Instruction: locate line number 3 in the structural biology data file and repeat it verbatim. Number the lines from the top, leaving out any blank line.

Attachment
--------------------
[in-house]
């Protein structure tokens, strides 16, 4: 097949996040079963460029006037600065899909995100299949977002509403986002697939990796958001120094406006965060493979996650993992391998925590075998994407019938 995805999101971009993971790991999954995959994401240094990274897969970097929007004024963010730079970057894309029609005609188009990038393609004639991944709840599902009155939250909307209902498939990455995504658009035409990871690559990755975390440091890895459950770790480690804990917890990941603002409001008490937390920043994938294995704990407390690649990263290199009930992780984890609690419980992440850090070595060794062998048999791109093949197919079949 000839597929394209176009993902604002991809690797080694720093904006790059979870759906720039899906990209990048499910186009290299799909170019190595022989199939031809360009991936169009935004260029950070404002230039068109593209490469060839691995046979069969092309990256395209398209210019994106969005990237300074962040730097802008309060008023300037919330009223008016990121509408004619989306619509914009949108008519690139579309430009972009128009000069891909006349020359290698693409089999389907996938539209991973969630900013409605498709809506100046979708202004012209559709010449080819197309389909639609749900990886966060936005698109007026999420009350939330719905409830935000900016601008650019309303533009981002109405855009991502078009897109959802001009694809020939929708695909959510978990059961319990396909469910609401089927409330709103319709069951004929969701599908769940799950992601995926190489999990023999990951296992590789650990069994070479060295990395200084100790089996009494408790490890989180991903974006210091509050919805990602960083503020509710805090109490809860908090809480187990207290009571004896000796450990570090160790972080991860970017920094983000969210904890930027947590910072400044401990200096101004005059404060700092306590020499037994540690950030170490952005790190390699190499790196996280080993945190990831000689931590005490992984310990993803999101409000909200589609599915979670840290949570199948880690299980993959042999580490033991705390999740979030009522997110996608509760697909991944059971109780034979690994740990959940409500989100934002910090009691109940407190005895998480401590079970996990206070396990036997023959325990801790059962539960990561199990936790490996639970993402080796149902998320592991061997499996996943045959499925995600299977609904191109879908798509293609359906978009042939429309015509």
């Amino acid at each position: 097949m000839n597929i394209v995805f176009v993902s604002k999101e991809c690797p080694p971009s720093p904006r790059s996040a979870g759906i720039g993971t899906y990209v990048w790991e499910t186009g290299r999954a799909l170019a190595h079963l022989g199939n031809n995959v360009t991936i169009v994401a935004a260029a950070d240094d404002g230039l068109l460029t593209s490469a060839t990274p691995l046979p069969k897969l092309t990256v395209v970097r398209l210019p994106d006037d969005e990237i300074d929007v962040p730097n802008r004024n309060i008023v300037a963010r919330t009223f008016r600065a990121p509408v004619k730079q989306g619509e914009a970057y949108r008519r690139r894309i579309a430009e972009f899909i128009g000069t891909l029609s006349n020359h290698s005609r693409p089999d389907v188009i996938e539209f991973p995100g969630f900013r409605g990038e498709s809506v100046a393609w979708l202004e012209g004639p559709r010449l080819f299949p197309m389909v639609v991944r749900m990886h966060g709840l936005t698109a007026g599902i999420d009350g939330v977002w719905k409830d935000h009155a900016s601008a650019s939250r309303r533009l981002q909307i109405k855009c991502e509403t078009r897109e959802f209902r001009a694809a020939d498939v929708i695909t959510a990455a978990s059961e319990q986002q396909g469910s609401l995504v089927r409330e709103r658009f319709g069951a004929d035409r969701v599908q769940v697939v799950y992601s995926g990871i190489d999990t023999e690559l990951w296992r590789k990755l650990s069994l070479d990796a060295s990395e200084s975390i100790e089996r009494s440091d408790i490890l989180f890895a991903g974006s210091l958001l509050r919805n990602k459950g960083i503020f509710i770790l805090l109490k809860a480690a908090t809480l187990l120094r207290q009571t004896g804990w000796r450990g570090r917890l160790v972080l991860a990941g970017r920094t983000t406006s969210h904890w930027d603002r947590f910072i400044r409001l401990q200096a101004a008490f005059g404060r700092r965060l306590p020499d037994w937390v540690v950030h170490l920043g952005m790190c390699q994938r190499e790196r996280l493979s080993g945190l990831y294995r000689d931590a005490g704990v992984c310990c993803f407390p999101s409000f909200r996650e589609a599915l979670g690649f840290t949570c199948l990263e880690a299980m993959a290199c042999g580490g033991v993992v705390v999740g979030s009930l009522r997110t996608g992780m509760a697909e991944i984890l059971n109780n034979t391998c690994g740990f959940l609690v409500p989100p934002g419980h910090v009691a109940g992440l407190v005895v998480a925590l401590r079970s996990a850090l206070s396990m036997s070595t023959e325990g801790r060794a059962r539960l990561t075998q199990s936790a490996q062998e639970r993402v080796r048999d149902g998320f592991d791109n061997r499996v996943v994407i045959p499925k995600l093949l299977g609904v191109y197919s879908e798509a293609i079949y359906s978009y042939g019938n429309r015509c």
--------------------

């Amino acid at each position: 097949m000839n597929i394209v995805f176009v993902s604002k999101e991809c690797p080694p971009s720093p904006r790059s996040a979870g759906i720039g993971t899906y990209v990048w790991e499910t186009g290299r999954a799909l170019a190595h079963l022989g199939n031809n995959v360009t991936i169009v994401a935004a260029a950070d240094d404002g230039l068109l460029t593209s490469a060839t990274p691995l046979p069969k897969l092309t990256v395209v970097r398209l210019p994106d006037d969005e990237i300074d929007v962040p730097n802008r004024n309060i008023v300037a963010r919330t009223f008016r600065a990121p509408v004619k730079q989306g619509e914009a970057y949108r008519r690139r894309i579309a430009e972009f899909i128009g000069t891909l029609s006349n020359h290698s005609r693409p089999d389907v188009i996938e539209f991973p995100g969630f900013r409605g990038e498709s809506v100046a393609w979708l202004e012209g004639p559709r010449l080819f299949p197309m389909v639609v991944r749900m990886h966060g709840l936005t698109a007026g599902i999420d009350g939330v977002w719905k409830d935000h009155a900016s601008a650019s939250r309303r533009l981002q909307i109405k855009c991502e509403t078009r897109e959802f209902r001009a694809a020939d498939v929708i695909t959510a990455a978990s059961e319990q986002q396909g469910s609401l995504v089927r409330e709103r658009f319709g069951a004929d035409r969701v599908q769940v697939v799950y992601s995926g990871i190489d999990t023999e690559l990951w296992r590789k990755l650990s069994l070479d990796a060295s990395e200084s975390i100790e089996r009494s440091d408790i490890l989180f890895a991903g974006s210091l958001l509050r919805n990602k459950g960083i503020f509710i770790l805090l109490k809860a480690a908090t809480l187990l120094r207290q009571t004896g804990w000796r450990g570090r917890l160790v972080l991860a990941g970017r920094t983000t406006s969210h904890w930027d603002r947590f910072i400044r409001l401990q200096a101004a008490f005059g404060r700092r965060l306590p020499d037994w937390v540690v950030h170490l920043g952005m790190c390699q994938r190499e790196r996280l493979s080993g945190l990831y294995r000689d931590a005490g704990v992984c310990c993803f407390p999101s409000f909200r996650e589609a599915l979670g690649f840290t949570c199948l990263e880690a299980m993959a290199c042999g580490g033991v993992v705390v999740g979030s009930l009522r997110t996608g992780m509760a697909e991944i984890l059971n109780n034979t391998c690994g740990f959940l609690v409500p989100p934002g419980h910090v009691a109940g992440l407190v005895v998480a925590l401590r079970s996990a850090l206070s396990m036997s070595t023959e325990g801790r060794a059962r539960l990561t075998q199990s936790a490996q062998e639970r993402v080796r048999d149902g998320f592991d791109n061997r499996v996943v994407i045959p499925k995600l093949l299977g609904v191109y197919s879908e798509a293609i079949y359906s978009y042939g019938n429309r015509c």